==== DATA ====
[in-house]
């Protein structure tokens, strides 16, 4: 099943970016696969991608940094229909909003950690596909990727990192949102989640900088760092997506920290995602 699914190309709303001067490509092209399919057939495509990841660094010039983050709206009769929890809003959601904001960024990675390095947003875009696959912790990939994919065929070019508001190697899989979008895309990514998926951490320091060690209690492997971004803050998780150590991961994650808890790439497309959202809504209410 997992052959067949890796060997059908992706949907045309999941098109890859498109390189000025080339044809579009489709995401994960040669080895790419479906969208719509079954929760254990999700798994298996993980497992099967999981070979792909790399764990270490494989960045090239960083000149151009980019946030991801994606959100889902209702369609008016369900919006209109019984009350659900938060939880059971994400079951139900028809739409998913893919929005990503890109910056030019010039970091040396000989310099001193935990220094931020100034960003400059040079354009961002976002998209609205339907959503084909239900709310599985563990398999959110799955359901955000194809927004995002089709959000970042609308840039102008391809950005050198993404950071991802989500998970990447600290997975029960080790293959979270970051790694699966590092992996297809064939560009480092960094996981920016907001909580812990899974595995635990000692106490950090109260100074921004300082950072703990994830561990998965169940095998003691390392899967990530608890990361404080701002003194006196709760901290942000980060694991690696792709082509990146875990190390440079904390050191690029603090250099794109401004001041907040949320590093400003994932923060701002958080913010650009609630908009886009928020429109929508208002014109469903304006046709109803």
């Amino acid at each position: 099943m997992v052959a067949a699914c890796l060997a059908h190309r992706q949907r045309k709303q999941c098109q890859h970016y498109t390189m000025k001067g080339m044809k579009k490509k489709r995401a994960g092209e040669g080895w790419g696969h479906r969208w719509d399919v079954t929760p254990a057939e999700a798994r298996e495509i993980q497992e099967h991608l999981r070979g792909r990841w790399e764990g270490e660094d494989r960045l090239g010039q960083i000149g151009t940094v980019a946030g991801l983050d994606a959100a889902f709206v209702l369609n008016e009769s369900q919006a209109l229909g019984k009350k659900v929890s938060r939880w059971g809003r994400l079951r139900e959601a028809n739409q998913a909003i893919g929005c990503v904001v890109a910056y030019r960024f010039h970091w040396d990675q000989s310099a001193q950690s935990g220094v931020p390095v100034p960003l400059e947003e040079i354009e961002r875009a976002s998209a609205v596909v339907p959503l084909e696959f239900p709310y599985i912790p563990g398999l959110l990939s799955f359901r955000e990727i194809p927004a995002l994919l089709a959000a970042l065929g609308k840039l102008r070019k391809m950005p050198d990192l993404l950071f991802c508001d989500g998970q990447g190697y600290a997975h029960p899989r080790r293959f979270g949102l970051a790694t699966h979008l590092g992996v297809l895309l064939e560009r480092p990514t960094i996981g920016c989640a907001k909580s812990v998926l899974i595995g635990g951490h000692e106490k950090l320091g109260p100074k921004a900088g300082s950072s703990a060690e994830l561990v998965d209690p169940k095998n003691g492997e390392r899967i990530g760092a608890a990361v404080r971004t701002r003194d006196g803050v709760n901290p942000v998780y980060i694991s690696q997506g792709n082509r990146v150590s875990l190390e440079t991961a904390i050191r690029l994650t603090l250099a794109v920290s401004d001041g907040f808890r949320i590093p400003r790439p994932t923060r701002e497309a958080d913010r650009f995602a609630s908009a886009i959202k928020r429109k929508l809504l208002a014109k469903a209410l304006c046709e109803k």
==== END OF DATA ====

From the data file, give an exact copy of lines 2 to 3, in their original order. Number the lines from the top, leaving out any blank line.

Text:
């Protein structure tokens, strides 16, 4: 099943970016696969991608940094229909909003950690596909990727990192949102989640900088760092997506920290995602 699914190309709303001067490509092209399919057939495509990841660094010039983050709206009769929890809003959601904001960024990675390095947003875009696959912790990939994919065929070019508001190697899989979008895309990514998926951490320091060690209690492997971004803050998780150590991961994650808890790439497309959202809504209410 997992052959067949890796060997059908992706949907045309999941098109890859498109390189000025080339044809579009489709995401994960040669080895790419479906969208719509079954929760254990999700798994298996993980497992099967999981070979792909790399764990270490494989960045090239960083000149151009980019946030991801994606959100889902209702369609008016369900919006209109019984009350659900938060939880059971994400079951139900028809739409998913893919929005990503890109910056030019010039970091040396000989310099001193935990220094931020100034960003400059040079354009961002976002998209609205339907959503084909239900709310599985563990398999959110799955359901955000194809927004995002089709959000970042609308840039102008391809950005050198993404950071991802989500998970990447600290997975029960080790293959979270970051790694699966590092992996297809064939560009480092960094996981920016907001909580812990899974595995635990000692106490950090109260100074921004300082950072703990994830561990998965169940095998003691390392899967990530608890990361404080701002003194006196709760901290942000980060694991690696792709082509990146875990190390440079904390050191690029603090250099794109401004001041907040949320590093400003994932923060701002958080913010650009609630908009886009928020429109929508208002014109469903304006046709109803």
């Amino acid at each position: 099943m997992v052959a067949a699914c890796l060997a059908h190309r992706q949907r045309k709303q999941c098109q890859h970016y498109t390189m000025k001067g080339m044809k579009k490509k489709r995401a994960g092209e040669g080895w790419g696969h479906r969208w719509d399919v079954t929760p254990a057939e999700a798994r298996e495509i993980q497992e099967h991608l999981r070979g792909r990841w790399e764990g270490e660094d494989r960045l090239g010039q960083i000149g151009t940094v980019a946030g991801l983050d994606a959100a889902f709206v209702l369609n008016e009769s369900q919006a209109l229909g019984k009350k659900v929890s938060r939880w059971g809003r994400l079951r139900e959601a028809n739409q998913a909003i893919g929005c990503v904001v890109a910056y030019r960024f010039h970091w040396d990675q000989s310099a001193q950690s935990g220094v931020p390095v100034p960003l400059e947003e040079i354009e961002r875009a976002s998209a609205v596909v339907p959503l084909e696959f239900p709310y599985i912790p563990g398999l959110l990939s799955f359901r955000e990727i194809p927004a995002l994919l089709a959000a970042l065929g609308k840039l102008r070019k391809m950005p050198d990192l993404l950071f991802c508001d989500g998970q990447g190697y600290a997975h029960p899989r080790r293959f979270g949102l970051a790694t699966h979008l590092g992996v297809l895309l064939e560009r480092p990514t960094i996981g920016c989640a907001k909580s812990v998926l899974i595995g635990g951490h000692e106490k950090l320091g109260p100074k921004a900088g300082s950072s703990a060690e994830l561990v998965d209690p169940k095998n003691g492997e390392r899967i990530g760092a608890a990361v404080r971004t701002r003194d006196g803050v709760n901290p942000v998780y980060i694991s690696q997506g792709n082509r990146v150590s875990l190390e440079t991961a904390i050191r690029l994650t603090l250099a794109v920290s401004d001041g907040f808890r949320i590093p400003r790439p994932t923060r701002e497309a958080d913010r650009f995602a609630s908009a886009i959202k928020r429109k929508l809504l208002a014109k469903a209410l304006c046709e109803k």